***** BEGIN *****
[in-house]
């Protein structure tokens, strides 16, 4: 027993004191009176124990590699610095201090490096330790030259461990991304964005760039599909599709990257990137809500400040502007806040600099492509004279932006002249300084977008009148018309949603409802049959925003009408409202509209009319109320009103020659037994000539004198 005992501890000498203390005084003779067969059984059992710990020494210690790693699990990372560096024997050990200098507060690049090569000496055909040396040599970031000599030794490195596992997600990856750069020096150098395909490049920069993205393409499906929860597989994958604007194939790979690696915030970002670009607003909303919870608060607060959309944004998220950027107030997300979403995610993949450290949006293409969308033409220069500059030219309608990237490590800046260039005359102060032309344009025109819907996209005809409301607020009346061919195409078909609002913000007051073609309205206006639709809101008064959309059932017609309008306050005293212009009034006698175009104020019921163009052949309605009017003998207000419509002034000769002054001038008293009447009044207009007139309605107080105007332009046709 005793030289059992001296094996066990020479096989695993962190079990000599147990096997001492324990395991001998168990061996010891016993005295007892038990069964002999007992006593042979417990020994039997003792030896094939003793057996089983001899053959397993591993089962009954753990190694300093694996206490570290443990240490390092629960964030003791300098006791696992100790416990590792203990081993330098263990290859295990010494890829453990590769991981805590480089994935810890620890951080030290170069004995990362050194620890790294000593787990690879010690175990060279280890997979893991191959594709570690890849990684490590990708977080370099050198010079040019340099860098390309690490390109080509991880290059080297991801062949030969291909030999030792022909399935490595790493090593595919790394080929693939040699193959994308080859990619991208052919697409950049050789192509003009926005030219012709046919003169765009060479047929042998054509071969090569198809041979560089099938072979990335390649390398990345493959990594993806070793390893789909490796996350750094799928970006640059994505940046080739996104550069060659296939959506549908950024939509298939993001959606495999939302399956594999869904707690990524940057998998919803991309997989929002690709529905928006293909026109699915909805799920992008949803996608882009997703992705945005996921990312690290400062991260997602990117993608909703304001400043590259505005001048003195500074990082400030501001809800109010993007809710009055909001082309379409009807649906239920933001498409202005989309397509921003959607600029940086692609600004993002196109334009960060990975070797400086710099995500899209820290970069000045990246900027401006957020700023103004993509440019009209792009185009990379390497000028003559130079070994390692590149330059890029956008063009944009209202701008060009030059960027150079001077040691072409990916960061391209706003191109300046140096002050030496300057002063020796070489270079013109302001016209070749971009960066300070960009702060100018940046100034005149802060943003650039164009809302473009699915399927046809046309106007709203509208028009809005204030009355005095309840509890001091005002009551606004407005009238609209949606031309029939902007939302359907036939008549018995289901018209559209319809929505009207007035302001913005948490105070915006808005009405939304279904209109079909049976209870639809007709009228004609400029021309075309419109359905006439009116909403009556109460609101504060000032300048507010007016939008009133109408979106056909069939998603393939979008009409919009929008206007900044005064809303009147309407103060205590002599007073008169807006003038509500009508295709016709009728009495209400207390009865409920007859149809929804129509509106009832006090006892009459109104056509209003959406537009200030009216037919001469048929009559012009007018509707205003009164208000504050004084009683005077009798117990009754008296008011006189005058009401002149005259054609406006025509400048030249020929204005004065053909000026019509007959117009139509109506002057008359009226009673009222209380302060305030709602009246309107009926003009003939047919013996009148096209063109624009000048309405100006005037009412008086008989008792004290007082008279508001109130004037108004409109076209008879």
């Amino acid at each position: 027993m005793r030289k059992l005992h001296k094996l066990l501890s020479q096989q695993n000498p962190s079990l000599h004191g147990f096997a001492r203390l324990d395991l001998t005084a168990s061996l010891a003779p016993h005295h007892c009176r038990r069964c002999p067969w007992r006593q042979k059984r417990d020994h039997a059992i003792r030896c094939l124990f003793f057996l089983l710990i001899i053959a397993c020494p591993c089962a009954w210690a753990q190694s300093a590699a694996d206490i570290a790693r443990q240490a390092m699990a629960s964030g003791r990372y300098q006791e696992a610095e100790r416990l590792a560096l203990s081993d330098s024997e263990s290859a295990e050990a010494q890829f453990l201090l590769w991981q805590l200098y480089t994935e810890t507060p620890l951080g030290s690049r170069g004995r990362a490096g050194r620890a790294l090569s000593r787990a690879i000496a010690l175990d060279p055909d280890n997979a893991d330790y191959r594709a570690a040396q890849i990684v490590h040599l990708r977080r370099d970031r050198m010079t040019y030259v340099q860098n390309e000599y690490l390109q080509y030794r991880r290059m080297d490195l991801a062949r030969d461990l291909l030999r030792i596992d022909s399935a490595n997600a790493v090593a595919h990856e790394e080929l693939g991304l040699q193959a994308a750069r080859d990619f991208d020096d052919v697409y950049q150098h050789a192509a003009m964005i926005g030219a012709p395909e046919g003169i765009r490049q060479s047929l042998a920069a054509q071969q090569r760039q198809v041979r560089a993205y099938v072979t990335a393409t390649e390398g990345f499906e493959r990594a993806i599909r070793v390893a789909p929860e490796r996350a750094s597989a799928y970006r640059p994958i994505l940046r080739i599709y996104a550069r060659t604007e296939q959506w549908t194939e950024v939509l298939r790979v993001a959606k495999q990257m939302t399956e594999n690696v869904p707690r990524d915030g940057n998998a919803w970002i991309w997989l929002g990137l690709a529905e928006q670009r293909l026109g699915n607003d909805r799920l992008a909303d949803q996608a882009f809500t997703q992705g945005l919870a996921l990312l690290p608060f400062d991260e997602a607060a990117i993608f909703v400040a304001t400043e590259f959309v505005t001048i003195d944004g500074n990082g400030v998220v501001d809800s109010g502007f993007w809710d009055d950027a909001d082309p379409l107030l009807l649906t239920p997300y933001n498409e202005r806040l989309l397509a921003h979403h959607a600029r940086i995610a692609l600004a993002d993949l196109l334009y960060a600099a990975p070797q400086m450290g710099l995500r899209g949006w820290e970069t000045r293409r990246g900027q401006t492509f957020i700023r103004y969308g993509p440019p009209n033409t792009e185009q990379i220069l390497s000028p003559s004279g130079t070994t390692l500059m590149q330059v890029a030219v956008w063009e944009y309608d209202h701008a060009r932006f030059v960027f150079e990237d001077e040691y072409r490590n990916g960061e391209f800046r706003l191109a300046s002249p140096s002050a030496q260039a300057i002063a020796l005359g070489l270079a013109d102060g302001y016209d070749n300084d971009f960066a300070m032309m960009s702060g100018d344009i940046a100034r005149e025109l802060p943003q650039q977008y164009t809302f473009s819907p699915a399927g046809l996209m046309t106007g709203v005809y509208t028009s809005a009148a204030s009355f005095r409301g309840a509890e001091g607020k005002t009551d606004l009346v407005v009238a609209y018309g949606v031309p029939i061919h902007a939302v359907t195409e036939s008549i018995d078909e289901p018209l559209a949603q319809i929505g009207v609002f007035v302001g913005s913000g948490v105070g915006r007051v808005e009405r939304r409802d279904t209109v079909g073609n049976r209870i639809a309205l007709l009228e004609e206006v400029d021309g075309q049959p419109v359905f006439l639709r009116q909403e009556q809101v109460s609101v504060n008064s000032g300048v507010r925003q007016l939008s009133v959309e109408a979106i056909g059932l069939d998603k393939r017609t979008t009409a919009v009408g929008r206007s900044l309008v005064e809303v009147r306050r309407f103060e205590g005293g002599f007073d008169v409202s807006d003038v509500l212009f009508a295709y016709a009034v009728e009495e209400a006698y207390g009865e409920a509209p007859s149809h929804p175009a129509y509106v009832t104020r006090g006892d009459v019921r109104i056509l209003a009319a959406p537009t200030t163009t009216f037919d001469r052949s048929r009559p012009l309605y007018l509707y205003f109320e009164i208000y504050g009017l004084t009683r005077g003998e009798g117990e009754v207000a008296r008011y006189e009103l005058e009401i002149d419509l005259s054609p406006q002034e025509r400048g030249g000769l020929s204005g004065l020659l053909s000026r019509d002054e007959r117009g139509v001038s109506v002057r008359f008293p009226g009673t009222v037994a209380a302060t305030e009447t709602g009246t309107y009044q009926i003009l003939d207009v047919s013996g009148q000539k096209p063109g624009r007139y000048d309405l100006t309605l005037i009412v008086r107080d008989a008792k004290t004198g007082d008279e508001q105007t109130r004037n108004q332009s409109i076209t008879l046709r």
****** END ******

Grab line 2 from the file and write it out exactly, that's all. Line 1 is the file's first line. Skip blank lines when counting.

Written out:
């Protein structure tokens, strides 16, 4: 027993004191009176124990590699610095201090490096330790030259461990991304964005760039599909599709990257990137809500400040502007806040600099492509004279932006002249300084977008009148018309949603409802049959925003009408409202509209009319109320009103020659037994000539004198 005992501890000498203390005084003779067969059984059992710990020494210690790693699990990372560096024997050990200098507060690049090569000496055909040396040599970031000599030794490195596992997600990856750069020096150098395909490049920069993205393409499906929860597989994958604007194939790979690696915030970002670009607003909303919870608060607060959309944004998220950027107030997300979403995610993949450290949006293409969308033409220069500059030219309608990237490590800046260039005359102060032309344009025109819907996209005809409301607020009346061919195409078909609002913000007051073609309205206006639709809101008064959309059932017609309008306050005293212009009034006698175009104020019921163009052949309605009017003998207000419509002034000769002054001038008293009447009044207009007139309605107080105007332009046709 005793030289059992001296094996066990020479096989695993962190079990000599147990096997001492324990395991001998168990061996010891016993005295007892038990069964002999007992006593042979417990020994039997003792030896094939003793057996089983001899053959397993591993089962009954753990190694300093694996206490570290443990240490390092629960964030003791300098006791696992100790416990590792203990081993330098263990290859295990010494890829453990590769991981805590480089994935810890620890951080030290170069004995990362050194620890790294000593787990690879010690175990060279280890997979893991191959594709570690890849990684490590990708977080370099050198010079040019340099860098390309690490390109080509991880290059080297991801062949030969291909030999030792022909399935490595790493090593595919790394080929693939040699193959994308080859990619991208052919697409950049050789192509003009926005030219012709046919003169765009060479047929042998054509071969090569198809041979560089099938072979990335390649390398990345493959990594993806070793390893789909490796996350750094799928970006640059994505940046080739996104550069060659296939959506549908950024939509298939993001959606495999939302399956594999869904707690990524940057998998919803991309997989929002690709529905928006293909026109699915909805799920992008949803996608882009997703992705945005996921990312690290400062991260997602990117993608909703304001400043590259505005001048003195500074990082400030501001809800109010993007809710009055909001082309379409009807649906239920933001498409202005989309397509921003959607600029940086692609600004993002196109334009960060990975070797400086710099995500899209820290970069000045990246900027401006957020700023103004993509440019009209792009185009990379390497000028003559130079070994390692590149330059890029956008063009944009209202701008060009030059960027150079001077040691072409990916960061391209706003191109300046140096002050030496300057002063020796070489270079013109302001016209070749971009960066300070960009702060100018940046100034005149802060943003650039164009809302473009699915399927046809046309106007709203509208028009809005204030009355005095309840509890001091005002009551606004407005009238609209949606031309029939902007939302359907036939008549018995289901018209559209319809929505009207007035302001913005948490105070915006808005009405939304279904209109079909049976209870639809007709009228004609400029021309075309419109359905006439009116909403009556109460609101504060000032300048507010007016939008009133109408979106056909069939998603393939979008009409919009929008206007900044005064809303009147309407103060205590002599007073008169807006003038509500009508295709016709009728009495209400207390009865409920007859149809929804129509509106009832006090006892009459109104056509209003959406537009200030009216037919001469048929009559012009007018509707205003009164208000504050004084009683005077009798117990009754008296008011006189005058009401002149005259054609406006025509400048030249020929204005004065053909000026019509007959117009139509109506002057008359009226009673009222209380302060305030709602009246309107009926003009003939047919013996009148096209063109624009000048309405100006005037009412008086008989008792004290007082008279508001109130004037108004409109076209008879």